Five weeks after Jan Williamson arrived as principal of Highland Park Elementary School, her young students took up their No. 2 pencils for their annual standardized tests. As the school had done countless times in the past, they packed up the sheets of graphite-filled bubbles and sent them to be evaluated. Once the tests were graded, the new principal was in for an unpleasant surprise. She was notified that the school had not achieved "adequate yearly progress."
Bloomington was getting its first taste of the new No Child Left Behind legislation ( NCLB ), passed in 2002. As required by the new law, Monroe County Schools would soon extend a choice to parents at Williamson's school--do you want your child somewhere else?
"I am convinced that if we are to get on the right side of the world revolution, we as a nation must undergo a radical revolution of values. We must rapidly begin the shift from a 'thing-oriented' society to a 'person-oriented' society. When machines and computers, profit motives and property rights are considered more important than people, the giant triplets of racism, materialism and militarism are incapable of being conquered."
-- Rev. Martin Luther King Jr.
Honoring Dr. King's memory, a thousand protesters greeted George Bush on Jan. 15 when he visited Atlanta to lay a wreath at Martin Luther King Jr.'s tomb. Protesters refused to be herded by police into a "free speech zone" and continued to boo Bush during his brief remarks.
The following article was submitted to The Bloomington Alternative by Charity Ryerson, a Bloomington activist and inmate at the Federal Prison Camp in Pekin, Ill.. It was written by Bloomington activist Jeremy John, who is an inmate at the Federal Prison Camp in Terre Haute. Both are completing six-month sentences for protesting at the School of the Americas at Fort Benning, Ga., in 2002.
Charity wrote: "When I read this, I was amazed at how similar our situation is here. The differences between men's and women's prisons are drastic; they are two different worlds. But it appears that around Christmas time, the two worlds become one."
The following article was submitted to The Bloomington Alternative by local activist Charity Ryerson, an inmate at the Federal Prison Camp in Pekin, Ill, where she is serving a six-month sentence for protesting at the School of the Americas. Of the piece Charity writes: "Vinette Crowley's (we call her 'Shorty') article is a basic rundown of our health care situation, or lack of as it were. None of the stories she tells are unique. This is standard procedure."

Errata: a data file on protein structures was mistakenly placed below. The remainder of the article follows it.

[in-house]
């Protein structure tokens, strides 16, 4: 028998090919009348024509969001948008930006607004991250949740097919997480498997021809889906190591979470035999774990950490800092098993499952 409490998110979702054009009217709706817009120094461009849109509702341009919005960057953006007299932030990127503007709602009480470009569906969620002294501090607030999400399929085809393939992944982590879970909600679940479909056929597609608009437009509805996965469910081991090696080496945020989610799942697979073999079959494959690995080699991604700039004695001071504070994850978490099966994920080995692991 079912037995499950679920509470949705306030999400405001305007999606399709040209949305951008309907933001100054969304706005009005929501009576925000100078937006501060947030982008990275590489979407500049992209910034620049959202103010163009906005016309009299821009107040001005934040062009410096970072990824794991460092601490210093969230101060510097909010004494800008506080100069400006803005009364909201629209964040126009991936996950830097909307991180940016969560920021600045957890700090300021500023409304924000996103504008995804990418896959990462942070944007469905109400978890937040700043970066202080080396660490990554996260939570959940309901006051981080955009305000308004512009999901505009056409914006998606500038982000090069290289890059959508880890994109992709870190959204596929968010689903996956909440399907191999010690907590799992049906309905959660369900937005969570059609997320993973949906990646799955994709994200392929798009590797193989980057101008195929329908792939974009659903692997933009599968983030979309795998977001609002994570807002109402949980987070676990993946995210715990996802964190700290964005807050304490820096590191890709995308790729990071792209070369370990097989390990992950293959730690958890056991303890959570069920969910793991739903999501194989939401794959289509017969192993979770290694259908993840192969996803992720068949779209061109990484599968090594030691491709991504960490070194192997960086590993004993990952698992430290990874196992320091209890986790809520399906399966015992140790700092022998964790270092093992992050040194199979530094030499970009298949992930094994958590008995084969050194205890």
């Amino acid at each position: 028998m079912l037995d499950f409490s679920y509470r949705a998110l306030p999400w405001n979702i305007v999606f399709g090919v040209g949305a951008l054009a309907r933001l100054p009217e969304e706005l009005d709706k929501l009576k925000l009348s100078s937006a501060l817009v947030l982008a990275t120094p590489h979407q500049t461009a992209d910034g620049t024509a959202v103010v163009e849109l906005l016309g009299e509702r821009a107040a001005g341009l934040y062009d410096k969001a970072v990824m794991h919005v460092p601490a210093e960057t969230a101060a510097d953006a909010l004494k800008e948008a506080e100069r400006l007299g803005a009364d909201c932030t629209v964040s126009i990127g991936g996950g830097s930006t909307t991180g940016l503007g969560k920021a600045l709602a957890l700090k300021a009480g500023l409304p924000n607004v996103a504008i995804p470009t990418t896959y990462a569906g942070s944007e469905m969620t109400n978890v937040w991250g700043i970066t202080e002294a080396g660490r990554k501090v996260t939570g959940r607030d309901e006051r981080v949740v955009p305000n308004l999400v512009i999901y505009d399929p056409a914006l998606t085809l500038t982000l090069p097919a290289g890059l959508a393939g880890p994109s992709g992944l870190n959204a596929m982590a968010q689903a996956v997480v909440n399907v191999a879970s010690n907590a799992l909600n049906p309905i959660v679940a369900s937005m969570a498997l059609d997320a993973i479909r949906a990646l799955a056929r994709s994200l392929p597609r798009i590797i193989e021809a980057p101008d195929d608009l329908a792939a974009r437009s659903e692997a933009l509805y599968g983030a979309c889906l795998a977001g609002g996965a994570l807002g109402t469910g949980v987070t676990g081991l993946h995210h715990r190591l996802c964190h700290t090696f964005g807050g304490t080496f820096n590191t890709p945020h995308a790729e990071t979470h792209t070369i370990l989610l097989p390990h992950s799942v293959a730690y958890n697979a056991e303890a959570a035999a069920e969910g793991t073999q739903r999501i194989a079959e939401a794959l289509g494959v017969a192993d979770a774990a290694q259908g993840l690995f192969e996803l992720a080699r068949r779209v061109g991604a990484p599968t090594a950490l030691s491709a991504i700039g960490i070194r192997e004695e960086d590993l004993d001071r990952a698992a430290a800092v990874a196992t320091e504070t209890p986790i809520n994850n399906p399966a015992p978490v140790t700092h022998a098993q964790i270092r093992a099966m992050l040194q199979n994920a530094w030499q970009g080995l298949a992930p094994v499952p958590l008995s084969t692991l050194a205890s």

The following article was submitted to The Bloomington Alternative by Bloomington activist Charity Ryerson, who is serving a six-month federal prison sentence for protesting at the School of the Americas.
She writes: "Ruth's letter to the editor expresses a common sentiment around here, that the famous and the wealthy don't have to play by the rules the rest of us do. Many have said, 'But Rush was a user, the convicted felons are dealers.' I, for one, was surprised to find that this is not the case. No evidence is required for drug convictions, causing users to be swept up with the dealers and manufacturers."
Do you hear that? It's a cry for help.
I've written about Michael Parrish several times before, and talked with members of your staff about him a lot. Michael has struggled with severe mental illness since he was a child. He was first thrown into your prison system over a decade ago, after a botched teen-age escape from LaRue Carter Hospital.
There are two different stories being told about the global AIDS crisis. The first is told by President Bush and his appointees. In January, Bush made headlines with his State of the Union promise of $15 billion over five years to fight global AIDS. He accepted praise for the pledge of "a work of mercy beyond all current international efforts to help the people of Africa," and endorsed an authorization of $3 billion for 2004.
But now Bush is quietly backing away from the promise.
Thursday, July 3, 2003, was an ordinary summer day on the federal death row, only hotter. The temperature was in the 90s outside. David Hammer, 44, a Row resident for the last several of his 22 years in prison, estimated the temperature in his cell, its windows sealed shut, to be 130 or 140°F.
In a letter to me, a pen pal of his, David said, "I flooded my cell after stopping up my cell door, there was approximately one foot of water in the cell, so I laid down and wallowed sort of like a hog in slop, in order to cool off."
Editor's note: Gregory Travis is on vacation this week. The following CIVITAS column originally ran on Jan. 19, 2003.
It never ceases to amaze me that sometime between elementary school and college people forget what "there's no such thing as a free lunch" means. It means that everything, no matter how good it appears on the surface, comes with an associated cost. And whether it's because of blind optimism, willful ignorance, or just plain stupidity, this is one concept that's totally foreign to our community's political and business leaders.
"I was spit on, beaten while pregnant, pushed down stairs and shot at," says Ieta Kimbrough, a caseworker at Coburn Place Safe Haven in Indianapolis, which provides housing for women and children escaping domestic violence. "An ambulance did come once, the time he hit me in the face with brass knuckles." She points to her left eye, which still has impaired vision 20 years after that final beating.
"I didn't call the police because I just thought it was a family issue. My grandmother and mother and aunt were all victims of domestic violence themselves, and none of us called the police. I twice tried to kill myself. I thought that since I was married to him, that was the only way out."